When Betty Dukes signed on as a check-out counter assistant at Wal-Mart, the world’s biggest supermarket company, it was for five dollars an hour and the chance of moving up through the company ranks. ‘I thought I’d move forward quickly. I thought I’d get promoted and get good pay rises,’ she says.
She got neither. Instead she got the last thing she was looking for: a starring role in an $8 billion legal battle that could change the face of corporate America and earn her a reputation as the new Erin Brockovich.
Last week a San Francisco judge ruled that Dukes and 1.5 million current and former employees at Wal-Mart could proceed with a lawsuit alleging that the company discriminated against female employees, bypassing them for promotion and paying them less than their male counterparts. It is the largest civil rights case in US history.
‘Am I scared of what we are taking on? Fear can hold anyone back – but not me,’ says Dukes, who has worked at a Wal-Mart in Pittsburg, California, since 1994. ‘The way I see it Wal-Mart is an American company and I’m an American who is protected by the laws of my country, which state I have the right to excel in my job, regardless of gender, race or financial status.’
It would be tempting to describe the battle between Duke and her co-workers and Wal-Mart as David versus Goliath but that would be underestimating the gulf in resources between the two sides. In one corner stand some of the lowest paid, least protected workers in America. In the other corner stands Wal-Mart, an American institution with a million employees, an annual turnover of $254bn and profits of $8bn.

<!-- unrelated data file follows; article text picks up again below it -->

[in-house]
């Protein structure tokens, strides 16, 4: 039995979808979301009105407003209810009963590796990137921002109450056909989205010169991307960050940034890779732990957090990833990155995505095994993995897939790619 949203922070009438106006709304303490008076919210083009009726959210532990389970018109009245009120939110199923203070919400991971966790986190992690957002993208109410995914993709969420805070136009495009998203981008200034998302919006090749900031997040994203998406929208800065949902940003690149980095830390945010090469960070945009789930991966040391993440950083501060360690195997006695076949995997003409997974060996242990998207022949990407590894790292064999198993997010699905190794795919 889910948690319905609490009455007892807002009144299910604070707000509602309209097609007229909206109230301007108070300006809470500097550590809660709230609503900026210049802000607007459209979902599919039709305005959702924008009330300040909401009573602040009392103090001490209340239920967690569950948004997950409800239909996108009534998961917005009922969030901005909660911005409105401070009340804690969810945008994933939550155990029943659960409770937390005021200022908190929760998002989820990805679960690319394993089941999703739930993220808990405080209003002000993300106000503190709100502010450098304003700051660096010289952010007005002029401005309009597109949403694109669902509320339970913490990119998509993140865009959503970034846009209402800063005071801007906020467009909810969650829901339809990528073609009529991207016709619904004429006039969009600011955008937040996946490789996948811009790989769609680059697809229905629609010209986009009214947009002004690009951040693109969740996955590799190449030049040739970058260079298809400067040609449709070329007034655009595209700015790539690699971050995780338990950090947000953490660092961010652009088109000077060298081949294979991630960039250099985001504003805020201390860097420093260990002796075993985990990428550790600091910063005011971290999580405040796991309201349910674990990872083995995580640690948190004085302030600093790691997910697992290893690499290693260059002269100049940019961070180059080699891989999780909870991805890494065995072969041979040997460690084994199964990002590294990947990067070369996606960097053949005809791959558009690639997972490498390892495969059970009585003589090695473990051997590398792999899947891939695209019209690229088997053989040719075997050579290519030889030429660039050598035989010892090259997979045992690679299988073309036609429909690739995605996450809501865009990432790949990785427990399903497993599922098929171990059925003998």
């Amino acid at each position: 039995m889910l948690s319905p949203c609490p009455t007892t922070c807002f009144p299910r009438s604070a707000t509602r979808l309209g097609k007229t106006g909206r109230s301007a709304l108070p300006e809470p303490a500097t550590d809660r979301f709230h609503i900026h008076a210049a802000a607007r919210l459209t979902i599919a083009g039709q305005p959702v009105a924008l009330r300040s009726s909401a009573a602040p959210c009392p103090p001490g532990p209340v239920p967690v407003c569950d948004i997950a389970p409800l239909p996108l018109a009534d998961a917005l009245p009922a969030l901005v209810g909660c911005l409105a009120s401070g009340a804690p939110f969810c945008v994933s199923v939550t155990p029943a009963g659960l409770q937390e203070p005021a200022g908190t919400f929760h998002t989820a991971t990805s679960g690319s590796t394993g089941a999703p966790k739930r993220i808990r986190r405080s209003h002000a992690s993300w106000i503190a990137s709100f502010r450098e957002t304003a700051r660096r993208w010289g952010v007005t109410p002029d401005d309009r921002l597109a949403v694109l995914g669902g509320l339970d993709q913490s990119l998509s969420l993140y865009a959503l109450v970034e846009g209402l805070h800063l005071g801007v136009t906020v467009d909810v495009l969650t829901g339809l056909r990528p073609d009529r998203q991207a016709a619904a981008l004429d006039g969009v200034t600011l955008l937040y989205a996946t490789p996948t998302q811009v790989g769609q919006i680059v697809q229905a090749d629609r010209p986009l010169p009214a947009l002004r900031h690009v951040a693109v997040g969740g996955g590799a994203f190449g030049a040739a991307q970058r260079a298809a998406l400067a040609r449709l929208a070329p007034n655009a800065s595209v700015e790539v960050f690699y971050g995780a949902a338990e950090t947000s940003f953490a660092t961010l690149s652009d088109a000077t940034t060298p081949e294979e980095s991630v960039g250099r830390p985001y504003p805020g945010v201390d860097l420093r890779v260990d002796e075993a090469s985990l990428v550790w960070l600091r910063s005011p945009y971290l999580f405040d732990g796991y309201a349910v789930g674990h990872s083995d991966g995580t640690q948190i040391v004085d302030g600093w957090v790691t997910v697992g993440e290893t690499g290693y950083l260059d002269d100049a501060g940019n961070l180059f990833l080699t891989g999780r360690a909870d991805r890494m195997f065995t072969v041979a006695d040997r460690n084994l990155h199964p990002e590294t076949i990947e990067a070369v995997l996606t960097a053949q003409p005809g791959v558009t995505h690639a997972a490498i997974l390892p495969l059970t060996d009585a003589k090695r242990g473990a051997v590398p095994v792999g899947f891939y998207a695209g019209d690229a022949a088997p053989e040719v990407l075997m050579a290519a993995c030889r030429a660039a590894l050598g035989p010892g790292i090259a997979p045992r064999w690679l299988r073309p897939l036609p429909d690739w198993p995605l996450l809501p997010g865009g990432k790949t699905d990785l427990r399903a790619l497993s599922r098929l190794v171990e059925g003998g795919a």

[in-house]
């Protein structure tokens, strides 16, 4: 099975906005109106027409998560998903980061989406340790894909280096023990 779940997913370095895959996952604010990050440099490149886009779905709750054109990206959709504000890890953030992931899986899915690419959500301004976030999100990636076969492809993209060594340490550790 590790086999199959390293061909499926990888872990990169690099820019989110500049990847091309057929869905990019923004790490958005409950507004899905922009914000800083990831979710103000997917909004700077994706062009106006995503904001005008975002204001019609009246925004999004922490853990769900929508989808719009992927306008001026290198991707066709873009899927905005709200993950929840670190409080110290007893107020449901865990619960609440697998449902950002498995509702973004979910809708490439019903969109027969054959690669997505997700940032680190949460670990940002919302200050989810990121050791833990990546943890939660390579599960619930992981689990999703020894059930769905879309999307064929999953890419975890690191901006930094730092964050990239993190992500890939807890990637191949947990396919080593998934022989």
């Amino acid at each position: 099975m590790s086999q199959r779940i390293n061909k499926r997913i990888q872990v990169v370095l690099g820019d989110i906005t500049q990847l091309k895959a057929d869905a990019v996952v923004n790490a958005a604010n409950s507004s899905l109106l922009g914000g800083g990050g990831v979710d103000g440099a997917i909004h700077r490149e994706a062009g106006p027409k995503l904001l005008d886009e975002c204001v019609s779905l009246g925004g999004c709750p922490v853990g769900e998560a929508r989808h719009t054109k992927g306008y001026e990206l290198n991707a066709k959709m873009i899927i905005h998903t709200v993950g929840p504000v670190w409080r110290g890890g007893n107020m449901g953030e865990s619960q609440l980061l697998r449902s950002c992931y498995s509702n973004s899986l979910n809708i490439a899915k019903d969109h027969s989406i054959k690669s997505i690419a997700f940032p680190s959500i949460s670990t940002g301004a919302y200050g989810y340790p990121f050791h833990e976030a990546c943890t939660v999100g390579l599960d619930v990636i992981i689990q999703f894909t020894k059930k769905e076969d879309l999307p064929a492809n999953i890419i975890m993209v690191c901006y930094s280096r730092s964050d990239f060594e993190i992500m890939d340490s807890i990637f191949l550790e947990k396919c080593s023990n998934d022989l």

Legend has it that Wal-Mart expanded from a small-town operation to a global conglomerate – it now owns the British supermarket Asda, as well as 3,500 US stores – thanks to the austere but savvy business practices of its founder Sam Walton, the so-called working man’s retailer. But, according to lawyers acting for Dukes and her co-workers, the company’s expansion was achieved at the expense of its employees, especially women.
In her first nine years at Wal-Mart, Betty Dukes’s pay rose by an average of 48 cents per hour. Despite repeatedly asking her superiors about the chances for promotion, jobs she wanted and was qualified to get were filled by men. ‘I was always told to wait, that my time would come, that there were no openings available, that I didn’t have enough experience to move on. But on a number of occasions men with less experience than me were put in jobs that I desperately wanted and know I could have done well.’
In 2000, she approached the Impact Fund, an anti-discrimination organisation based in Berkeley, California, which was already investigation similar complaints from other Wal-Mart employees.
Jocelyn Larkin, a lawyer based at Impact Fund, says her organisation started to look into the company’s employment practices and discovered a disturbing pattern. ‘Based on a study of company-wide statistics we found that of men and women who started at Wal-Mart at the same time, the men had a seven times greater chance of ending up in a management position.’
Based on this evidence the Impact Fund filed a lawsuit against the company in 2001, which yielded an enormous amount of internal documents and another startling discovery. ‘Our research discovered that women doing the same jobs as men were being paid less. This was not in one store, or one region; it was a consistent pattern right across the country.
‘Wal-Mart leaves it up to individual store managers to decide who should get pay rises and it is our belief that these store managers – mostly men – rely on their stereotypes rather than on a person’s performance to make the decision about who should get paid what. They were rewarding the people who most resembled themselves – other men.’
Larkin claimed that on average women at Wal-Mart were paid $1,400 a year less than men in similar positions. Female store managers earned $89,000 a year, $16,000 less than male store managers, according to one study.